Future Continuous Tense
The future continuous tense describes an ongoing action that will continue to happen after another future action interrupts it.
- At this rate, I will be picking apples after it gets dark.
- She will call on you, especially when you arrive late to class.
- Will you still be attending the opera once they get new performers?
The perfect form describes an action or state of being that has already been completed in the past, present, or future. You form the perfect tense by adding the appropriate form of the auxiliary verb “to have” to the past participle of the verb.
Present Perfect Tense
The present perfect indicates an experience, accomplishment, or set of actions occurring over an indefinite period of time before the present moment.
- I have been to Paris.
- They have saved up to go on a trip around the world.
- Her dog has barked all morning.
Past Perfect Tense
The past perfect describes a past action that was completed before another past action.
- I had bought the scarf before I realized that it didn’t match my coat.
- She had baked brownies for the sale that took place last Saturday.
- We had loved and lost.
Future Perfect Tense
The future perfect expresses a future action or state of being that will be completed by the time some other future action takes place.
- The cake will have finished cooling off before you get a chance to frost it.
- They will have gone to church by the time he wakes up.
- Won’t we already have finished reading the report when the sales conference starts?
Perfect Continuous Tense
The perfect continuous tense describes a past action that continues up to the past, present, or future moment. Whereas the perfect tense describes a completed action, state of mind, or experience, the perfect continuous tense expresses an action that continues on past other completed actions. It is formed with the appropriate tense of the auxiliary verb “to have” and the -ing form of the root verb.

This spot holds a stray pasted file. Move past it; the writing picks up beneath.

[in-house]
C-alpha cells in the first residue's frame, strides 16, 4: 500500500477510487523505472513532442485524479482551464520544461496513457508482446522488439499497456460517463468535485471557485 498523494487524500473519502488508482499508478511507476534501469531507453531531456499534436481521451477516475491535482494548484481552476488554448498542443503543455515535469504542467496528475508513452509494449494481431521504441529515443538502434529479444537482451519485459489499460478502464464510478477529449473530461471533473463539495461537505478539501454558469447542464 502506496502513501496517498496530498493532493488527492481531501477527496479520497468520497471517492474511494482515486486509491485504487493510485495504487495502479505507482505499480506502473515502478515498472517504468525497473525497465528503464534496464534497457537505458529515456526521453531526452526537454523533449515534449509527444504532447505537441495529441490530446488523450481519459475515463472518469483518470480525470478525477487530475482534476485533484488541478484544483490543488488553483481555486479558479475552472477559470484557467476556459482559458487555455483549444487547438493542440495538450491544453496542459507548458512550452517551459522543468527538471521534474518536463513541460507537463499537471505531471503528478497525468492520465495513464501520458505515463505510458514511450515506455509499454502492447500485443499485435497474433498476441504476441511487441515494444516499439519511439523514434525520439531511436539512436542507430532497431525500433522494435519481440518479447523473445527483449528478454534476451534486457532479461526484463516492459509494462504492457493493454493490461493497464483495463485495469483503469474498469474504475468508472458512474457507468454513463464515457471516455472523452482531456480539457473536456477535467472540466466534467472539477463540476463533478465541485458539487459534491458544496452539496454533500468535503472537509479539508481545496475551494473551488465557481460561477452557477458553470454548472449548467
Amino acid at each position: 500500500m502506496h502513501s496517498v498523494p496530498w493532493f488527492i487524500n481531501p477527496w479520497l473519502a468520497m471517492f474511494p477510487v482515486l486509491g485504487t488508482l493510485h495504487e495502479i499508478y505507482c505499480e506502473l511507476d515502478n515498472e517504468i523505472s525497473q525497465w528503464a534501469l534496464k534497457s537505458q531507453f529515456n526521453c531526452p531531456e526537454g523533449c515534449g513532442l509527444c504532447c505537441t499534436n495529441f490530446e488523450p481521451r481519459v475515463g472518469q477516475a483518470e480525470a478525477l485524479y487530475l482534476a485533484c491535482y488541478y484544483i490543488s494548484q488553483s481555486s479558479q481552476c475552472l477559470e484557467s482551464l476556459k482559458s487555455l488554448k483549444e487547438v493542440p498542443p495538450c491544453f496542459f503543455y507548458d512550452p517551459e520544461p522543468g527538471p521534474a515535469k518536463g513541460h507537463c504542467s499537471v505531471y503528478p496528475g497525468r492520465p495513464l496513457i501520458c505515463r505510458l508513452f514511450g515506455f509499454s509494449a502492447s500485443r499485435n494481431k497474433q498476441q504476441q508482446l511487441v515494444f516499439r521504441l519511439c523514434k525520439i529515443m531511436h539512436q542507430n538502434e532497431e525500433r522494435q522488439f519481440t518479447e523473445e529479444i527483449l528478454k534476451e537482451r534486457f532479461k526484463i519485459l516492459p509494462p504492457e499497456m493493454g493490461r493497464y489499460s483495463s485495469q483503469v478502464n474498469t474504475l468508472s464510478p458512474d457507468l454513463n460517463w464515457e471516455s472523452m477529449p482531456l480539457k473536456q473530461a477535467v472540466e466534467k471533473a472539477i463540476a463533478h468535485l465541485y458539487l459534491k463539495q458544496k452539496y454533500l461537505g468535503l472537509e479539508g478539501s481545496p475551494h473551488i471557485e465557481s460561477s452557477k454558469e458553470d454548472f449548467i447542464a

Present Perfect Continuous
The present perfect continuous tense describes an action that began in the past and continues up until the present moment.
- I have been walking all morning.
- She has been doing her hair and makeup for two hours.
- Haven’t they been talking about moving to Alaska for years now?
Past Perfect Continuous
The past perfect continuous tense describes an ongoing action that began in the past and ended when a second past action occurred.
- I had been practicing the guitar until the power went out.
- They had been moving all the boxes into a storage shed when they saw that the shed roof had a hole in it.
- We had been dancing on the main deck before it started to rain.
Future Perfect Continuous
The future perfect continuous tense expresses an ongoing future action that may continue beyond the time of another future event.
- I will have been reading three hours by the time that program starts.
- Will you have been spending so much money on yourself that you won’t be able to afford that gift for your sister?
- They will have been vacationing in the same spot for six years in a row come July.